Republican Tom Leppert, marking his last day as mayor of Dallas, on Friday will add his name to the long list of candidates running to replace retiring Sen. Kay Bailey Hutchison (R-Texas).
Dallas doesn’t allow elected officials to run for another position while they’re still in office, so Leppert told the city council on Wednesday that he would step down, and he told his Twitter followers on Friday that he would file paperwork to join the race.
“Making tough decisions in business and as Mayor was not easy, but I made the hard calls that are so lacking in Washington right now,” Leppert said on his new campaign website. “In the U.S. Senate I’ll help create jobs, be a watchdog for taxpayers, fight wasteful spending, reduce the debt and stop the President’s tax increases.”
Leppert is far from the first Republican in the race, however. Texas Railroad Commissioners Michael Williams and Elizabeth Ames Jones, former Solicitor General Ted Cruz and former Secretary of State Roger Williams are already in.
Lt. Gov. David Dewhurst is also considering the race. A mid-January Public Policy Polling survey showed he would be Republican primary voters’ top choice, but at that early date not all the candidates were included.
Hutchison was the first Senator to announce she would not run for re-election in 2012. After losing a gubernatorial primary in 2010, she was weakened and had already begun to attract primary opponents for the 2012 race.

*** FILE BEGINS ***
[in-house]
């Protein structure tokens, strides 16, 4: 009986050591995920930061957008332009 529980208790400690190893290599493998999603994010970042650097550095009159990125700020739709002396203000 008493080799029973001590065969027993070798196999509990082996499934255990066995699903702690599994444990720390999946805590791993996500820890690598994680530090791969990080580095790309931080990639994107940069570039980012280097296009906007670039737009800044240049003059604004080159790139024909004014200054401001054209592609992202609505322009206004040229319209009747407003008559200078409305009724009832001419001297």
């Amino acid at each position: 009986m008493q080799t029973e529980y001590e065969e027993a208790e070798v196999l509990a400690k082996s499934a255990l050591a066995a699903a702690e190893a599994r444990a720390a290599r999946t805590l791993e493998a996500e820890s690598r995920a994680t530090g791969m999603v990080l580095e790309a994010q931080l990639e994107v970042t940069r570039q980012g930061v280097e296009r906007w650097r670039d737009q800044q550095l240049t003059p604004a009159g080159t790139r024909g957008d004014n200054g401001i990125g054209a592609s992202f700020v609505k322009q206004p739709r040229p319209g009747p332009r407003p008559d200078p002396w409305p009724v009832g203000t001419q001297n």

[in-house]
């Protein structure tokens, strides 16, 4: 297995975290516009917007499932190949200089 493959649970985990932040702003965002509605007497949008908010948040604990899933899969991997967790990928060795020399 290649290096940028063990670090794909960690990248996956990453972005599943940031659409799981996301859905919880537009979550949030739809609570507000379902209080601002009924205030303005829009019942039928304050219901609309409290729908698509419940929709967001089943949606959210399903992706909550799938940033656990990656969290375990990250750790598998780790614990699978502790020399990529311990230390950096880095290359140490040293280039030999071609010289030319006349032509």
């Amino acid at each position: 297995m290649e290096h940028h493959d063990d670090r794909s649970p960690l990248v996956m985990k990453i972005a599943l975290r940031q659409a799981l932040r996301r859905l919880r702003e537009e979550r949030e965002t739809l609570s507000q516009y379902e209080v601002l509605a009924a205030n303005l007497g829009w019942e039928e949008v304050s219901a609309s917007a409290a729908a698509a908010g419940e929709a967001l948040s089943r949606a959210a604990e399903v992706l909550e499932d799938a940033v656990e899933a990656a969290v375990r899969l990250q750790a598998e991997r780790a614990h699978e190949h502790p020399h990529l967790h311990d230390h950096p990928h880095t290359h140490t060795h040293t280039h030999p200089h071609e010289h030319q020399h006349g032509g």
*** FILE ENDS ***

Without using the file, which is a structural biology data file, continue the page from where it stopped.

Nonetheless, a Republican is expected to retain the seat, and Roll Call Politics rates the race Safe Republican.
Sen. Kirsten Gillibrand, D-N.Y., speaks with reporters following a vote in the Senate. Gillibrand’s proposal to remove military commanders from the process of reviewing sexual-assault cases was left out of the bicameral deal on the defense authorization bill, but the senator is pushing for a vote on her plan soon.
Each year since 1990, CQ Roll Call has reviewed the financial disclosures of all 541 senators, representatives and delegates to determine the 50 richest members of Congress. This year's report, derived from forms covering the calendar year 2012, shows it took a net worth of $6.67 million to crack the exclusive club.